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Child injured in anti-apartheid demonstration near Tulkarem

A 9-year-old child was injured in a demonstration in Far’un near Tulkarem, on Tuesday 24th June. Approximately 100 activists from Tulkarem joined residents of Far’un in the demonstration against the apartheid wall and the house demolitions ordered as a result of its construction.

Demonstrators marched to the two currently threatened houses, bearing a banner that read “This is Apartheid!”, as well as Palestinian and party flags; and chanting “No! No! to the wall!” and “This wall must fall”. Members of the Struggle Front party gave speeches, before protesters marched to the houses that had already been demolished because they stood within the arbitrarily implemented 200m “security buffer zone” – despite the fact that the houses were built long before the wall. Children attached flags to the razor wire on the wall, in defiance of the Israeli signs warning of mortal danger.

After approximately 20 minutes, one Israeli jeep arrived on the military access road beside the wall – a double fence topped with razor wire here – and fired a single rubber-coated steel bullet at the demonstrators as they marched to the demolished house closest to the wall. The bullet was illegally fired from only 20m away, aimed for the head of an elderly man, who ducked just in time. The bullet then ricocheted and struck 9 year old Mohammad Abdel Kareem Salim Bdeir in the leg at high speed, creating a large welt on his inner thigh.

The young boy was treated in the nearby school, after which the activists continued their demonstration – highlighting the apartheid nature of the wall and the demolitions. Many Israeli jeeps and an armoured personnel carrier (APC) arrived as the protest was coming to a close. The jeeps then however entered the village, blocking the path of the bus that was carrying the activists back to Tulkarm, and surrounding it with soldiers on foot, who would not move until human rights workers started photographing them.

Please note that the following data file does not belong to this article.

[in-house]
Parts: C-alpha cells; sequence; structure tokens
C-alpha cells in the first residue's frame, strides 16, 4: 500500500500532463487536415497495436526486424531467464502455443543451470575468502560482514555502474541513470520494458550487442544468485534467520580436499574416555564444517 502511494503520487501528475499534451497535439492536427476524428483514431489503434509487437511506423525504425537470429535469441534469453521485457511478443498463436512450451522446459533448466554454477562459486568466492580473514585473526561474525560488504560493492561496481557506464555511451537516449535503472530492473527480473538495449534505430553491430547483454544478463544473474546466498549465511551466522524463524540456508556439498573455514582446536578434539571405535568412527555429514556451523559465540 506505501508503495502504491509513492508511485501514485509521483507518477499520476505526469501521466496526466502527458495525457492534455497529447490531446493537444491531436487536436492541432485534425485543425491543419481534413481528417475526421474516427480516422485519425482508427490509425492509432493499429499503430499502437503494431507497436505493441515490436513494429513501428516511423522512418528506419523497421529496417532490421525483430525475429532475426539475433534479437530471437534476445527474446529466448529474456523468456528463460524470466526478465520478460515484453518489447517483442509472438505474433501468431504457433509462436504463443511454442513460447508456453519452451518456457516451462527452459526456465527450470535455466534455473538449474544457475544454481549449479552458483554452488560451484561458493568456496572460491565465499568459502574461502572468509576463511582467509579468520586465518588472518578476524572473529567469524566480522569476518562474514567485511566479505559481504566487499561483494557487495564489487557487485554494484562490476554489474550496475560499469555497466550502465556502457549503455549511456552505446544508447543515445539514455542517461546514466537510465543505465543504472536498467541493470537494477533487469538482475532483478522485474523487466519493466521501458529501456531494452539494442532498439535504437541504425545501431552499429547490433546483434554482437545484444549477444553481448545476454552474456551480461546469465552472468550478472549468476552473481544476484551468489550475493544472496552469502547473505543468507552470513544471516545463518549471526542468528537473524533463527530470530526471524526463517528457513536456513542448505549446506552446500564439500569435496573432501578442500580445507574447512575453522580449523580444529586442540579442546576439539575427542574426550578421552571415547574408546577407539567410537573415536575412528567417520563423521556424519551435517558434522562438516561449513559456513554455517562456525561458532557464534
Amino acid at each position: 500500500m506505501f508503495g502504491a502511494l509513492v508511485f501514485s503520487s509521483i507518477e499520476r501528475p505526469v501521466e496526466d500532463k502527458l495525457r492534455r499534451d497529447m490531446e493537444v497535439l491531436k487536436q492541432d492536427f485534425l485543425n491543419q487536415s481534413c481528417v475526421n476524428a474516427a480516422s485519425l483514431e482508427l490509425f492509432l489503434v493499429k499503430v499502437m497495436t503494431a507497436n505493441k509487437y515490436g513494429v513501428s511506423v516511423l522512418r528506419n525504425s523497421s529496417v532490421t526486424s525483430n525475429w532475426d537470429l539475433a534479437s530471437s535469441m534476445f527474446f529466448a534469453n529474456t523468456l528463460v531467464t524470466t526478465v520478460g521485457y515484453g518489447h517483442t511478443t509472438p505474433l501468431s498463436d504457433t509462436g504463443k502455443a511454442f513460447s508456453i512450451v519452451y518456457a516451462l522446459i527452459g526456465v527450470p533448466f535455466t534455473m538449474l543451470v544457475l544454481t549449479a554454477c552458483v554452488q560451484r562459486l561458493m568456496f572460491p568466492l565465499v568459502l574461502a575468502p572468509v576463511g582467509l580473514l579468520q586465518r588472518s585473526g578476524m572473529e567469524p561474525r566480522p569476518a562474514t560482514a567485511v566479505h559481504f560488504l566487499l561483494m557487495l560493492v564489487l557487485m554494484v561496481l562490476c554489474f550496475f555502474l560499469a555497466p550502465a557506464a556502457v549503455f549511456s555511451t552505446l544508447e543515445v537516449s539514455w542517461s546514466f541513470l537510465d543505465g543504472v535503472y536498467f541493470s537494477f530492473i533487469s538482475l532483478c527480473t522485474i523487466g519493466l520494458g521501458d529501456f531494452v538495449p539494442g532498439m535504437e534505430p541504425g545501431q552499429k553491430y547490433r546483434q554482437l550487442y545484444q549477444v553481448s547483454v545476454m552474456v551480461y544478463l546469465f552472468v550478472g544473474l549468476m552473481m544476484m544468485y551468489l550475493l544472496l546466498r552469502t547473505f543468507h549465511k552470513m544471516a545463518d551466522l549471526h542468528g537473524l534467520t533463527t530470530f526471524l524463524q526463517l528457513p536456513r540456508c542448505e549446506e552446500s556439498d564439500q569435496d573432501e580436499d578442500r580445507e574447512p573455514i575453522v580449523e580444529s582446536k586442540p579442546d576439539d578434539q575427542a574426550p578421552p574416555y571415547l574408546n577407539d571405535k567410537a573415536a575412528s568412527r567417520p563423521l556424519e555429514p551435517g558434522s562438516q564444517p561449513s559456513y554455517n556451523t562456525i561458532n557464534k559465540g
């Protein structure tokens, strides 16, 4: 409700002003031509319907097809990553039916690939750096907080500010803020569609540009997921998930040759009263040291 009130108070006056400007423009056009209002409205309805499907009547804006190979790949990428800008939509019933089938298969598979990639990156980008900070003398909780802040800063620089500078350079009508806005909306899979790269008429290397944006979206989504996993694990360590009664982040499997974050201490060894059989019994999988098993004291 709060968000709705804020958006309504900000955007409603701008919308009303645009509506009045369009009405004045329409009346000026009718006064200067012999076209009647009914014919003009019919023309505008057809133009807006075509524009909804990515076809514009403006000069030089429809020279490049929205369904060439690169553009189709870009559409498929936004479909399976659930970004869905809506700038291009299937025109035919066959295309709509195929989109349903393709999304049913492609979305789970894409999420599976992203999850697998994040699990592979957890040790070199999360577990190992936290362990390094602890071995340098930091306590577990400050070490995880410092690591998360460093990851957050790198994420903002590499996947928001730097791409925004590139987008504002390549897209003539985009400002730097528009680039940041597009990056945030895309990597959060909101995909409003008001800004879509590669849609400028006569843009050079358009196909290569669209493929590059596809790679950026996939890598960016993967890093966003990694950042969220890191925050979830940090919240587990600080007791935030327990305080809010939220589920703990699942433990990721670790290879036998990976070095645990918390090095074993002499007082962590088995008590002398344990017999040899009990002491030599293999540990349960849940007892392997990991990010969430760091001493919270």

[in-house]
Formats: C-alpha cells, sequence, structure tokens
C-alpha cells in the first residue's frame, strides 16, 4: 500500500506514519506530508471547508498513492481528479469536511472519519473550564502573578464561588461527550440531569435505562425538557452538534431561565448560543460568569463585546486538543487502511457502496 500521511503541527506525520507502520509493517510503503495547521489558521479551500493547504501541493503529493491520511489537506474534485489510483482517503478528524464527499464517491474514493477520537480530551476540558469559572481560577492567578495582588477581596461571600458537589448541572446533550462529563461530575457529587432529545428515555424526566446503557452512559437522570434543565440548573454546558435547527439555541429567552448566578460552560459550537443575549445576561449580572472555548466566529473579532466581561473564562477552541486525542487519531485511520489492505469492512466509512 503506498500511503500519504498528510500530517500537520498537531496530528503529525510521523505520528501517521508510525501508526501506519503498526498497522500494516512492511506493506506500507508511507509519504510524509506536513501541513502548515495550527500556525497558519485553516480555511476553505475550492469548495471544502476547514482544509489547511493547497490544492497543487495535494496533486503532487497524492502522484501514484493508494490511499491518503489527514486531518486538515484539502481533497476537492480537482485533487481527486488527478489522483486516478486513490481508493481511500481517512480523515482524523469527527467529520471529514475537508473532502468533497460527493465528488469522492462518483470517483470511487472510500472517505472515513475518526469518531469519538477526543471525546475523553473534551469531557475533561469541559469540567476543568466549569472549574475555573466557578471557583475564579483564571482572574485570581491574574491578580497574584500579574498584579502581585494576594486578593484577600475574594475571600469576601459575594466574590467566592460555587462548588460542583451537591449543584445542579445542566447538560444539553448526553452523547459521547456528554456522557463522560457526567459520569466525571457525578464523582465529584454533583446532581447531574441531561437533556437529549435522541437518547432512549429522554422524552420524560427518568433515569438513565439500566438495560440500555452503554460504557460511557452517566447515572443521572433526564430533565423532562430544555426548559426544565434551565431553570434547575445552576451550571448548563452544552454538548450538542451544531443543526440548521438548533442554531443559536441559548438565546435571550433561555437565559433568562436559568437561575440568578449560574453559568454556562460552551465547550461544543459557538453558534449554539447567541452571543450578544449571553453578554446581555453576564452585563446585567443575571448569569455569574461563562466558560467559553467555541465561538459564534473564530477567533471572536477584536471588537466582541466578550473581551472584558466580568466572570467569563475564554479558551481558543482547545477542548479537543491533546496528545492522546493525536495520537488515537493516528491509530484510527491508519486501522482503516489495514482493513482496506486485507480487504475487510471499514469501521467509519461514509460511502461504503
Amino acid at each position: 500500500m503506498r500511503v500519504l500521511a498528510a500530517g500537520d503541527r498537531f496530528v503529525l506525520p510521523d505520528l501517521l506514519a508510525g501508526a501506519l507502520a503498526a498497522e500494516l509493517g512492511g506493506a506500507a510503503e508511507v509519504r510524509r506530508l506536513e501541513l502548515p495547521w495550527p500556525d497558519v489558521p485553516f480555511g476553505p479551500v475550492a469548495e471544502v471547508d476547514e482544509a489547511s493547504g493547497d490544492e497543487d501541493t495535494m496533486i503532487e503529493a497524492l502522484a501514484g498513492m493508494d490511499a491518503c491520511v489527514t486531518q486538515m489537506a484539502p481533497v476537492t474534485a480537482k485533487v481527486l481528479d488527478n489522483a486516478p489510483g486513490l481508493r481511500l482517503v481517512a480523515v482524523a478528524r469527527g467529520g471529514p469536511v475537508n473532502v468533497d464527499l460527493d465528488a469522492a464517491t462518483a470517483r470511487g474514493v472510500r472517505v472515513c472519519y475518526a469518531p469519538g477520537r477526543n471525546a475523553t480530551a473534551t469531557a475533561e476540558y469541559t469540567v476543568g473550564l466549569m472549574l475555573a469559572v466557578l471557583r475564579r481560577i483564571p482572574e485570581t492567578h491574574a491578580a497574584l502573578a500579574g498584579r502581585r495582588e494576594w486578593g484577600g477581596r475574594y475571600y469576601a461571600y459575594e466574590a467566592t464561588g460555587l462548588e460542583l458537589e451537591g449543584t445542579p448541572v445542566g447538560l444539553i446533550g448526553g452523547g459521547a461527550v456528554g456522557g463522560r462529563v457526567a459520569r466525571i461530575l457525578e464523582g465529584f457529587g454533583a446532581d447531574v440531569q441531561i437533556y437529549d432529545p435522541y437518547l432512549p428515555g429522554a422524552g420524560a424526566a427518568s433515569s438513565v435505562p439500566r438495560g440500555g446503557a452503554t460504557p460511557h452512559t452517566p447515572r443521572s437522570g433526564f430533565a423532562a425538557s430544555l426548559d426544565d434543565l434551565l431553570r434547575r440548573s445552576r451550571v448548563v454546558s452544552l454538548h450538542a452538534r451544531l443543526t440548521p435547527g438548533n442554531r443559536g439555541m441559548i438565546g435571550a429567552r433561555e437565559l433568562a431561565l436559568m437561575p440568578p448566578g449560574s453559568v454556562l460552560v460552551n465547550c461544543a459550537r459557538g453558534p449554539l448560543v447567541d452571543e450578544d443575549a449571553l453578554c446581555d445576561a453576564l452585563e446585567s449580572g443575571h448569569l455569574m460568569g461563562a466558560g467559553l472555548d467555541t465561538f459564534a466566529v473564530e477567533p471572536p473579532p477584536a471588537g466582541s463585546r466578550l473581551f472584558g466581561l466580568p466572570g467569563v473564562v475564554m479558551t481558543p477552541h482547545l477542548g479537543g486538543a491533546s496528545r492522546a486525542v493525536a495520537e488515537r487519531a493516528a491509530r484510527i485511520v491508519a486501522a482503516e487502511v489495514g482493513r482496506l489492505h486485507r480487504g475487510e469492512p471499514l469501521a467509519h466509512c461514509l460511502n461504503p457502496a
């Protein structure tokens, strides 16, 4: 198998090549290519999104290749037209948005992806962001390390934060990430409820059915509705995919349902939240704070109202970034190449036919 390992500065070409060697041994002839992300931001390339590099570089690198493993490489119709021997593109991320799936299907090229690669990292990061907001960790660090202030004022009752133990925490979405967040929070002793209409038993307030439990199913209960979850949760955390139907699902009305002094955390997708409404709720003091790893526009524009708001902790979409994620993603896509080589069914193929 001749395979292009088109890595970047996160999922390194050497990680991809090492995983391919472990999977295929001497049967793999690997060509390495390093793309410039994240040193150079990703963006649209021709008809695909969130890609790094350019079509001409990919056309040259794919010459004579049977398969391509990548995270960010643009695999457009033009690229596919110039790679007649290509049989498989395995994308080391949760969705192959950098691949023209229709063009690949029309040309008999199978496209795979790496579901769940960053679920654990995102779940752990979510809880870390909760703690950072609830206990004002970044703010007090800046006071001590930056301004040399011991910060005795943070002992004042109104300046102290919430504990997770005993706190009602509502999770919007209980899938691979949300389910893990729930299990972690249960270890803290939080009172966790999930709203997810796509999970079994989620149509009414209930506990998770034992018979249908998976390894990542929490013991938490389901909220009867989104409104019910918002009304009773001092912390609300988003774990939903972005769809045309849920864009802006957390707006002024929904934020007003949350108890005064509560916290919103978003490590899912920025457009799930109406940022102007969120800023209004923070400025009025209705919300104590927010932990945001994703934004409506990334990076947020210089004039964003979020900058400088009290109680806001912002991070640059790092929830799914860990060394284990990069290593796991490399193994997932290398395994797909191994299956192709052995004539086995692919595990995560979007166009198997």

The two threatened houses both lie within 50m of the apartheid wall, and despite the fact that they were built in 1998, 6 years before the wall was constructed in the Tulkarm area, they have been declared “illegal structures” by Israeli authorities. The owners were issued with demolition orders – ordering them to demolish their own homes by 3rd February 2008, or else face destruction at the hands of Israeli bulldozers. The orders constitute no idle threat – 8 other homes nearby have been demolished – two in 2003 and six in 2007. Another nearby house has received two letters of warning advising the owners to demolish their home – the next communication they receive will be advice of imminent Israeli destruction. Also under threat is the local boys’ primary school – half of which is within the 200m “buffer zone”.

The owners of the threatened houses joined together in February of 2008 to fight the demolition orders in court, but their case has failed. Concerns have arisen within the community as to the wisdom of taking the case to the high court – the next possibility in the legal battle – for fear of setting precedence if they lose – as has happened with the case of the unrecognised village of Al Aqaba, near Tubas. With the Israeli legal system heavily stacked against Palestinians, many feel that in order to pursue a legal battle, the owners should take their case to the International Court of Justice – a court in which they are much more likely to receive a fair hearing.

In the meantime, the villagers will not sit by and idly wait for bulldozers to enter their village yet again. They have vowed to fight against this system of apartheid that keeps them from their neighbours in the Palestinian village of Taybeh, annexed by the wall; that shoots rubber-coated steel bullets at children; that threatens to demolish their homes.